France's presidential election was a close-run affair, far closer than the polls had suggested through most of the long and often ill-tempered campaign. So, while François Hollande's victory gives France its first Socialist President for 16 years and makes Nicolas Sarkozy France's first one-term President for more than a generation, it represents something less than the historic turnaround Mr Hollande's supporters rushed to claim. France, like so many European countries, remains finely balanced between left and right. A crisis such as the one that it, and the Continent as a whole, faces, is not resolved by an election; in some ways, an election merely highlights the divisions.
Whoever won this election was always going to find that his room for manoeuvre was limited. The money is simply not there to spend on pet projects and lavish promises, while the constraints of euro membership – even at a time when those constraints seem more fluid – narrow the options again. But the size of Mr Hollande's majority adds a further damper. It turns out that, when they actually reached the polling booth, French voters were less sure about the wisdom of evicting Mr Sarkozy than they had been. Experience of high office and crisis-management suddenly looked more valuable than it had done during the heat of electoral battle. They are parting with the mercurial Mr Sarkozy, but not – it appears – without a tinge of regret.
Yet the election of François Hollande, despite all the limits on his authority and capacity for action, does convey a sense of change, albeit of emphasis rather than overall direction. The political map of France has gone, overnight, from blue to red, and this must fuel expectations, not just in France, but across the continent. At best, the shift could embolden politicians to pursue remedies to the economic crisis in new, more imaginative ways, rather than relying only on cuts.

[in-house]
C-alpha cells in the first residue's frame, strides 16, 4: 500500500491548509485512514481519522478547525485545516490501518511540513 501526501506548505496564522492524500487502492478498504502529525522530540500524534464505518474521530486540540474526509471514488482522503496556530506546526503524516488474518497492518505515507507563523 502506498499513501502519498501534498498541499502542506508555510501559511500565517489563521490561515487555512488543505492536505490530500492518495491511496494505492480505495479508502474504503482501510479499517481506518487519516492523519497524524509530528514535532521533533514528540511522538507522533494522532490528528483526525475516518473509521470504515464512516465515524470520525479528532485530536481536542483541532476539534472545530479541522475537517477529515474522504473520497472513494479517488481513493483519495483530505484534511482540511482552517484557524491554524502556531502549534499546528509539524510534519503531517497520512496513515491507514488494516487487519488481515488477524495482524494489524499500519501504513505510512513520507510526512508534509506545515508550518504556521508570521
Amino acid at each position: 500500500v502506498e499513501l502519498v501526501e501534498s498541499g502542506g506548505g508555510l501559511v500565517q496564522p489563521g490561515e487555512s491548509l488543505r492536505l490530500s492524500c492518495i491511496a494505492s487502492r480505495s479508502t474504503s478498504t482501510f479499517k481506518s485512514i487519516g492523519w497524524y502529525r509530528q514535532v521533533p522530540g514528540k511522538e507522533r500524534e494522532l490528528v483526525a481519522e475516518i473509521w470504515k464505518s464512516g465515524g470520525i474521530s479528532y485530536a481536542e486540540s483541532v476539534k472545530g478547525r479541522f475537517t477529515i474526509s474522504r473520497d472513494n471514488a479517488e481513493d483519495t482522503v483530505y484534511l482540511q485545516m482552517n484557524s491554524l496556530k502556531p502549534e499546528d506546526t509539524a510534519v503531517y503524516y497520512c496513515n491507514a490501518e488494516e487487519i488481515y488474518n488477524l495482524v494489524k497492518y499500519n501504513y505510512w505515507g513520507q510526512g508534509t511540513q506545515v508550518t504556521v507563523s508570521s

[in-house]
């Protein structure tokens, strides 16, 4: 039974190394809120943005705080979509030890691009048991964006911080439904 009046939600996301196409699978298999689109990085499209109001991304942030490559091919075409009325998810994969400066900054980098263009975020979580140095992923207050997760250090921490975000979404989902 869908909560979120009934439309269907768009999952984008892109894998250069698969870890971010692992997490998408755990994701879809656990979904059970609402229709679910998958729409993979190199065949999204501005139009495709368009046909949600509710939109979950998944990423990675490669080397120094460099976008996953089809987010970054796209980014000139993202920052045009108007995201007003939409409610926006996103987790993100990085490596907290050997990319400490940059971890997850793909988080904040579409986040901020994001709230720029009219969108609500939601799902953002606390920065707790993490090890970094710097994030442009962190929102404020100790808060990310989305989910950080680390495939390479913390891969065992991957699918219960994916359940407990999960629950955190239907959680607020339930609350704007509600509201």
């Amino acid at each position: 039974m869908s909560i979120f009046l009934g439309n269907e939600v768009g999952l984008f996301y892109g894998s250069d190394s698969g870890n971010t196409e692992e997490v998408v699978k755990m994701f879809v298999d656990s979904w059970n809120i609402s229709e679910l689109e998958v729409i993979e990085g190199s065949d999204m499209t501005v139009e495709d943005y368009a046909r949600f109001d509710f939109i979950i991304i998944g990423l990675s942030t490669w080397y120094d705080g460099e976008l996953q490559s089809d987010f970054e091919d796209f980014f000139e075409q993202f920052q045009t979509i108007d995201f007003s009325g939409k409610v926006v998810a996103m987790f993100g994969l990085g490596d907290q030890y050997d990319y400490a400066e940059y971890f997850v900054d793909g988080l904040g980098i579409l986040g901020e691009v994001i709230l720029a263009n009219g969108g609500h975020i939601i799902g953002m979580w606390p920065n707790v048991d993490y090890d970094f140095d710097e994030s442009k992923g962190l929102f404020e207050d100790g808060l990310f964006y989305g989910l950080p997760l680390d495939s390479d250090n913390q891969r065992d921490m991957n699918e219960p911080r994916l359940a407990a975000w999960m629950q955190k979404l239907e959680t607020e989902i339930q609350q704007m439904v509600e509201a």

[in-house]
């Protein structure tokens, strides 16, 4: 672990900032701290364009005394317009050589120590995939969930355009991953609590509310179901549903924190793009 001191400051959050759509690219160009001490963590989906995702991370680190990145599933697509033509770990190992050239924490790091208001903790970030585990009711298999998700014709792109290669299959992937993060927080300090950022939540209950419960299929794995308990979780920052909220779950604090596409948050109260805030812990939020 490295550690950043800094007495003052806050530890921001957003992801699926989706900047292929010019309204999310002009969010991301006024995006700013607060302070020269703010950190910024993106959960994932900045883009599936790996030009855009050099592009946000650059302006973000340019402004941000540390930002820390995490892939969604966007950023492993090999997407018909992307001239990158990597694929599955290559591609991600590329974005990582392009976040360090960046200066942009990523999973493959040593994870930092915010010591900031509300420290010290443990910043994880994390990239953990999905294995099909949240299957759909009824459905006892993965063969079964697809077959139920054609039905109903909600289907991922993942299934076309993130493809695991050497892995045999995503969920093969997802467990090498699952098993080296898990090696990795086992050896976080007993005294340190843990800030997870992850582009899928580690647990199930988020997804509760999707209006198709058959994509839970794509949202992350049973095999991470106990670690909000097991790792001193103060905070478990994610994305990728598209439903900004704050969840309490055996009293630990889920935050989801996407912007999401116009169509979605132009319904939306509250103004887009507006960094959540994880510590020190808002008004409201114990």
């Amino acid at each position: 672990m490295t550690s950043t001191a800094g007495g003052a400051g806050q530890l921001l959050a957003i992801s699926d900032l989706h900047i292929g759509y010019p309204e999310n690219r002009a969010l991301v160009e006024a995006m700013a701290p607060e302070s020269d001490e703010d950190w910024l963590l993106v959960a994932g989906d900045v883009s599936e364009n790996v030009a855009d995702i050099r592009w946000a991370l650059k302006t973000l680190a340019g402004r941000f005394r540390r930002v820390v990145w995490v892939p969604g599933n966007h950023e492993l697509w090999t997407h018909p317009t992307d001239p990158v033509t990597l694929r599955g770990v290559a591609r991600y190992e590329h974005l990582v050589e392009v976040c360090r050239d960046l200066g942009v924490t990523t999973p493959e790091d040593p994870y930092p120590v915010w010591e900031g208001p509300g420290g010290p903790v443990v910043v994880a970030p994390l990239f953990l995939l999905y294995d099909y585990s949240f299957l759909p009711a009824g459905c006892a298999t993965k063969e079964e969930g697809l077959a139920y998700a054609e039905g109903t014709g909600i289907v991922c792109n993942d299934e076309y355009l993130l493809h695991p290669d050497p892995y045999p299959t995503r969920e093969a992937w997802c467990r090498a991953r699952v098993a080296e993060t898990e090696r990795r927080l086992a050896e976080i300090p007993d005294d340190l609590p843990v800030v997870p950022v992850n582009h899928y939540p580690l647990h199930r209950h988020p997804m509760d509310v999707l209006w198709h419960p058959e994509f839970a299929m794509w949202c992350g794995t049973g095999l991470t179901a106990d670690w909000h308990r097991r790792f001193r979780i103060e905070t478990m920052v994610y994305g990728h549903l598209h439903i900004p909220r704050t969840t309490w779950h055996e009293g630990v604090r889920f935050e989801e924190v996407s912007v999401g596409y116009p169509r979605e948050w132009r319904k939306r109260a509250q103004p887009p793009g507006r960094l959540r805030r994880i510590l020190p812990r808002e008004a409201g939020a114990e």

Mr Hollande's central promises were on state spending, jobs and education. More teachers and a needed revamp of state schools in disadvantaged areas could be his first test, as he tries to make an early mark. Like previous newly elected French presidents, he is expected to rush to meet the German Chancellor, to scotch any speculation about worsening relations. At home, he will quickly come under pressure from the left to show his colours. Even if the Socialists have a majority in the National Assembly after legislative elections in June, the far left and far right are also likely to be represented, complicating the new President's need to occupy the political centre ground. An autumn of discontent is predicted, as the trade unions flex their muscles. If, as it appears, Mr Hollande won French minds, but not their hearts, he may be in for a hard time.
As for Mr Sarkozy, his defeat may well have been a rejection of his personality. But it also poses once again the question of whether any national leader, of any party, can impose the degree of austerity deemed necessary by the financial markets and remain electable. Ireland's ruling party, Fianna Fail, was erased in a landslide early last year. Silvio Berlusconi resigned last November, making way for a technocratic government in Italy; Spain ousted its Socialist government only days later. Early results in yesterday's Greek elections showed the larger parties routed, as voters called down a plague on those they held responsible for the country's economic plight. Only Poland has bucked the trend so far, and no member of the eurozone.
Mr Hollande's challenge will be to show that a leader who owes his election to the crisis can carry the people with him. Otherwise he, like Mr Sarkozy today, will be asking what he might have done differently five years hence.